How To Reduce Risks In Cloud Computing
Healthcare IT News survey results released recently show that 48% of respondents plan to include cloud computing in their IT projects, while 33% have already done so. However, the survey also found that 19% of respondents had no plans at all regarding cloud computing. The co-founder and president of ID Experts, Rick Kam, has a reason for this: security. The 19% of total respondents fear that cloud computing is not secure enough for their data.
For health care institutions, entities, and providers in particular, it is data security that is of utmost importance, because these organizations must protect health information. Under the Health Insurance Portability and Accountability Act as well as Federal HITECH, health care organizations are responsible for the protection of health information in the cloud.
However, all is not lost for these health care organizations, because it is possible to reduce the risks associated with cloud computing as follows:
- When tapping the services of a cloud computing provider, a health care entity must fully review the terms and conditions of the Service Level Agreement so that the entity’s risks and liabilities are fully understood. As such, the health care entity must accept that such risks must be fully absorbed by the organization.
- Once operational, the health care organization must limit access to the cloud computing system. However, small health care entities may have to make do with whatever cloud computing service they can afford. These entities may not be able to limit access; their data and applications may be hosted in the public cloud because it is a lot cheaper than a private cloud.
- Before signing on the dotted line, the cloud computing applications must be researched fully, because there are federal laws which limit access to protect health information to the very minimum. Only authenticated and authorized users must be able to access the cloud computing applications and there must be a log so that IT can audit each individual instance of access. However, not all applications have this feature; so, it is the primary responsibility of the health care institution to do its homework before acquiring cloud computing applications. Also, the cloud computing application must be designed for interoperability and data must be securely and smoothly moved between software applications which somehow expose health care information to certain risks. Therefore, protocols and standards for interoperability must be developed. When a health care institution procures a cloud computing service, it must ensure that the interoperability feature is present in the application.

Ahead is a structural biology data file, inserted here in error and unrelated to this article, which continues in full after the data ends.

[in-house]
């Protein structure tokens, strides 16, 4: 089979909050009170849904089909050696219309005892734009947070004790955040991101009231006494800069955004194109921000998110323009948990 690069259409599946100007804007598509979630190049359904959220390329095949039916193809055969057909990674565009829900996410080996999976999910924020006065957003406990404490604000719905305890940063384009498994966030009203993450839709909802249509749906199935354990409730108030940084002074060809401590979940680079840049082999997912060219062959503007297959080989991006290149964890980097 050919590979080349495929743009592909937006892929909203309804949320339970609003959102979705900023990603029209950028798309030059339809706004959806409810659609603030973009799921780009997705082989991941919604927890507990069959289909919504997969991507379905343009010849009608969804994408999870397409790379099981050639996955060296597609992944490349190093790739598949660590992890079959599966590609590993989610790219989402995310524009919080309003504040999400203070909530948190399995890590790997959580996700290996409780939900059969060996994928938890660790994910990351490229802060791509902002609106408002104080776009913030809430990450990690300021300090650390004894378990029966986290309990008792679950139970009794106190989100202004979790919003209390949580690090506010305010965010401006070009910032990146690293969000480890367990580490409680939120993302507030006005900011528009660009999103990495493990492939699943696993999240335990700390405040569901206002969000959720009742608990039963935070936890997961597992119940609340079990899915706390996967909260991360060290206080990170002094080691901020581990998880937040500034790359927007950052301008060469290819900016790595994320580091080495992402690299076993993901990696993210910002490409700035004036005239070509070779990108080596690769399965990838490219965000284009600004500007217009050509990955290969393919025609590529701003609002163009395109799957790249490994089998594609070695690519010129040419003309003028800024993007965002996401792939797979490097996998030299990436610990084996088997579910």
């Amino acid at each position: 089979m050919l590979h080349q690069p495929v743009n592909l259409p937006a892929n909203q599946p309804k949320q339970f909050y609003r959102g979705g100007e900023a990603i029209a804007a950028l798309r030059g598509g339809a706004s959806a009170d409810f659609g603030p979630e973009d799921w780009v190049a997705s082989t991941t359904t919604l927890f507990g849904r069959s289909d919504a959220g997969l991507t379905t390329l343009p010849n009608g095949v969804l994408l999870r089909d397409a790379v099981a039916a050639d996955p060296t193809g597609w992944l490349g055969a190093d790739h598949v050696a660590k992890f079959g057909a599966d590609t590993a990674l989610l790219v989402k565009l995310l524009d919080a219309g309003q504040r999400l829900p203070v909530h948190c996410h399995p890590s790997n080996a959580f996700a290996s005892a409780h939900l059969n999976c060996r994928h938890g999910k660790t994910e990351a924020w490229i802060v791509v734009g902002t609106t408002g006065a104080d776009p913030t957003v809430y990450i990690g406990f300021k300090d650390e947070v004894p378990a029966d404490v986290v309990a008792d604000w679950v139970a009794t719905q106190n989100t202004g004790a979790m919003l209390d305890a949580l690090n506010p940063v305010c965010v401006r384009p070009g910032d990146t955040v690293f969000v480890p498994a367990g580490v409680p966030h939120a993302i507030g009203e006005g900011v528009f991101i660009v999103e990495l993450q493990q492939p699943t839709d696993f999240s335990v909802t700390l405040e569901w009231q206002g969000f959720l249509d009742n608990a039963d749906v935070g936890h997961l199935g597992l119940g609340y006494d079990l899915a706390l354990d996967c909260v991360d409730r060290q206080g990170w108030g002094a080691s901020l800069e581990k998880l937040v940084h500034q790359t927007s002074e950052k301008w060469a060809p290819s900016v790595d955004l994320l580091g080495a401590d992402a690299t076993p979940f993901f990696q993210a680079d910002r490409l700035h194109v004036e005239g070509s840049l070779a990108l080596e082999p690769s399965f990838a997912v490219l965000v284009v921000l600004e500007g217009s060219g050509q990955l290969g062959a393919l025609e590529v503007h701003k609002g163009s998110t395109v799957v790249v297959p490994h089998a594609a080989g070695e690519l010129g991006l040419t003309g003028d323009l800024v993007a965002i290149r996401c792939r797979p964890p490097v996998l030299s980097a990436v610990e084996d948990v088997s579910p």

- A small health care organization must ask for third-party validation when taking advantage of a cloud computing application. It can ask its cloud computing provider to present a certification from a medical organization or association confirming that its cloud computing application meets the HIPAA and HITECH security requirements.
- The health care entity must keep an inventory of the organization’s protected health information and personally identifiable information. This way, it can regulate the way it disposes, stores, uses, and collects the entity’s protected health information, because the said inventory can make known any data breach risks. A health care organization will then be able to plan its security measures so as to reduce the risk of a data breach.
- The health care organization must create a cost-efficient and effective incident response plan which will help the entity meet the HITECH and HIPAA requirements alongside creating guidelines in case a data breach occurs. The plan assigns roles and offers guidelines, as well as the response team’s actions and responsibilities when a security breach occurs, and offers instructions on how to determine notification requirements, especially to the regulatory authorities.
By Florence de Borja